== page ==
Hence, \(M_2(p)=M_1(p)+\sum _{a_i\in A(x)}k_i\cdot [\varPsi (\sigma )(a_i)-\varPsi (\sigma )(x)\cdot \varUpsilon (a_i)/\varUpsilon (x)]\). The claimed property arises, since no \(k_i\) is negative. Open image in new window

This may be interpreted as follows: if there is a general path \(\sigma \) from some marking \(M_1\) to some marking \(M_2\), and some (possibly fractional, possibly negative) factor \(f\in \mathbb {Q}\) such that \(\varPsi (\sigma )\ge f\cdot \varUpsilon \) on A(x), with \(f=\varPsi (\sigma )(x)/\varUpsilon (x)\) (or \(\varPsi (\sigma )(x)=f\cdot \varUpsilon (x)\)), then \(M_1[x\rangle \Rightarrow M_2[x\rangle \), i.e., we have a kind of co-enabling of x.

If we do not know exactly A(x), we may use any over-approximation:

Corollary 1

In a choice-free net N, if \(M_1[x\rangle \), x belongs to the support of some (minimal) semiflow \(\varUpsilon \), \(A(x)\subseteq A_x\) for some set \(A_x\subseteq T\), \(M_1[\sigma \rangle M_2\) with \(\sigma \in (\pm T)^*\) and \(\forall a\in A_x:\varPsi (\sigma )(a)\ge \varPsi (\sigma )(x)\cdot \varUpsilon (a)/\varUpsilon (x)\), then \(M_2[x\rangle \). Open image in new window

Note that the satisfaction of the constraint on a in this property relies on the sign of \(\varPsi (\sigma )(x)\), i.e. of f, and of the membership of a to the support of \(\varUpsilon \):
  • if \(\varUpsilon (a)=0\), we need \(\varPsi (\sigma )(a)\ge 0\), otherwise

  • if \(\varPsi (\sigma )(x)>0\) (or \(f>0\)) and \(\varPsi (\sigma )(a)\le 0\), the constraint is not satisfied; if \(\varPsi (\sigma )(a)>0\), one needs \(\varPsi (\sigma )(a)\ge f\cdot \varUpsilon (a)\);

  • if \(\varPsi (\sigma )(x)<0\) (or \(f<0\)) and \(\varPsi (\sigma )(a)\ge 0\), the constraint is satisfied; if \(\varPsi (\sigma )(a)<0\), one needs \(|\varPsi (\sigma )(a)|\le |f|\cdot \varUpsilon (a)\);

  • if \(\varPsi (\sigma )(x)=0=f\) and \(\varPsi (\sigma )(a)\ge 0\), the constraint is satisfied; if \(\varPsi (\sigma )(a)<0\), the constraint is not satisfied.

Definition 1

In a simultaneous choice-free synthesis problem, if \(\varUpsilon \in \mathcal G\) we shall denote by \(T_\varUpsilon \) the support of \(\varUpsilon \), and if x belongs to the support of \(\varUpsilon \) we also denote \(T_x=T_\varUpsilon \).

We shall also denote by \(T_0\) the set of labels in T not belonging to the support of some member of \(\mathcal G\), i.e., \(T_0=T\setminus \cup _{\varUpsilon \in \mathcal G}T_\varUpsilon \). Open image in new window

Proposition 2

In a simultaneous choice-free synthesis problem, if x belongs to the support of some \(\varUpsilon \in \mathcal G\), \(s[x\rangle \) and \(\lnot s'[x\rangle \) in some \( TS _\ell \), if \(\forall a\in T_0\cup T_x:(\varDelta _{s'}-\varDelta _s)(a)\ge (\varDelta _{s'}-\varDelta _s)(x)\cdot \varUpsilon (a)/\varUpsilon (x)\), then the problem is not solvable.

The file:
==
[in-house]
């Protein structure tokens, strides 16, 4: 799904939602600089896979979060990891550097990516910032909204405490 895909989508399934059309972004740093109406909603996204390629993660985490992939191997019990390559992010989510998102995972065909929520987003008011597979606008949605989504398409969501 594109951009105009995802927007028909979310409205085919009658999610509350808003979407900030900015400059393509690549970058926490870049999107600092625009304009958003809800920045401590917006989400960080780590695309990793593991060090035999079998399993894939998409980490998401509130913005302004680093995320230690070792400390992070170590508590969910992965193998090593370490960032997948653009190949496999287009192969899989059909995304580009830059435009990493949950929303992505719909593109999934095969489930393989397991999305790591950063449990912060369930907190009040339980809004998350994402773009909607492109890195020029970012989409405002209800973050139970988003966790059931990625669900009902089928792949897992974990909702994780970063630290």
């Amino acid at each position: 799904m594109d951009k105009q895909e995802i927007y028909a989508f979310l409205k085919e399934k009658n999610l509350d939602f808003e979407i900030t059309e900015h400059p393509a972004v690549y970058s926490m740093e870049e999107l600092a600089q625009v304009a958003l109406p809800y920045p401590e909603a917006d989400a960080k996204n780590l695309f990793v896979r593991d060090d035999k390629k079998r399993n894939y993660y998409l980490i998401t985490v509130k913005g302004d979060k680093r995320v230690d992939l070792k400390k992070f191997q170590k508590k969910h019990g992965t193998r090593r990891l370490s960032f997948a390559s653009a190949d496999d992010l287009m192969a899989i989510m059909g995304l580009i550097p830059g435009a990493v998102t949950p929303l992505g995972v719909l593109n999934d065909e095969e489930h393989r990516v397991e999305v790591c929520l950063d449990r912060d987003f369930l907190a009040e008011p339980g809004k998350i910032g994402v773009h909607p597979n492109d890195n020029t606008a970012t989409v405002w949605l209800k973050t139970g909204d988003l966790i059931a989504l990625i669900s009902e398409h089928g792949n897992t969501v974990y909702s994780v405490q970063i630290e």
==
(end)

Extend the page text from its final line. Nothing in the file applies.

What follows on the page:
Proof

If there is a solution N, from Theorem 2, \(\varUpsilon \) is a minimal semiflow of N.

For any i, if \(a_i\) belongs to the support of some \(\varUpsilon '\in \mathcal G\setminus \{\varUpsilon \}\), we have that x does not belong to the support of \(\varUpsilon '\), from the small cycles property above.

From the definition of semiflows, we must have \(\sum _j \varUpsilon '(a_j)\cdot k_j=k\cdot \varUpsilon '(x)=0\), hence \(k_i=0\). As a consequence we may state that \(A(x)\subseteq T_0\cup T_x\) (we do not have equality since it may happen that \(k_i=0\) while \(a_i\not \in T_0\cup T_x\)).

Let \(\sigma _s\) be a short path from \(\imath _\ell \) to s, and similarly for \(s'\). \((-\sigma _s)(\sigma _{s'})\) is a general path from s to \(s'\) in \( TS _\ell \), and \(\varPsi ((-\sigma _s)(\sigma _{s'}))=\varDelta _{s'}-\varDelta _s\), from the short distance property above.

The proposition then results from Corollary 1, where we may choose \(A_x=T_0\cup T_x\). Open image in new window

In this proposition, we used a special g-path from s to \(s'\), and we could wonder if choosing another one would lead to another condition. We shall now see that this is not the case.

Lemma 2

If, in a simultaneous choice-free synthesis problem, conditions 1 to 5 are satisfied, for each g-cycle \(s[\sigma \rangle s\) in any \( TS _\ell \) (\(\sigma \in (\pm T_\ell )^*\)), we have \(\varPsi (\sigma )=\sum _{\varUpsilon \in \mathcal G_\ell }z_\varUpsilon \cdot \varUpsilon \), for some coefficients \(z_\varUpsilon \in \mathbb {Z}\).

Proof

First, we may observe that each transition system \( TS _\ell \) is weakly periodic. Indeed, if \(s_1{\mathop {\rightarrow }\limits ^{\sigma }}s_2{\mathop {\rightarrow }\limits ^{\sigma }}s_3{\mathop {\rightarrow }\limits ^{\sigma }}s_4{\mathop {\rightarrow }\limits ^{\sigma }}\ldots \), since \( TS _\ell \) is finite, we must have \(s_i=s_j\) for some \(i<j\), hence a cycle \(s_i[\sigma ^{j-i}\rangle s_i\). In a finite, totally reachable, deterministic and persistent system, from Corollary 2 in [8] we have \(\varPsi (\sigma ^{j-i})=(j-i)\cdot \varPsi (\sigma )=\sum _{\varUpsilon \in \mathcal G_\ell }k_\varUpsilon \cdot \varUpsilon \) for some coefficients \(k_\varUpsilon \in \mathbb {N}\). Since, the \(\varUpsilon \)’s are prime and disjoint, \((j-i)\) must divide the \(k_\varUpsilon \in \mathbb {N}\) and \(\varPsi (\sigma )=\sum _{\varUpsilon \in \mathcal G_\ell }k'_\varUpsilon \cdot \varUpsilon \) for some coefficients \(k'_\varUpsilon \in \mathbb {N}\). Then, from the properties of distances in [9], we know that \(\varDelta _{s_2}=\varDelta _{s_1}\) and \(s_1=s_2\).

The claimed property then results from Lemma 4 in [7], which states that general cycles are generated by directed ones when the previous properties are satisfied. Open image in new window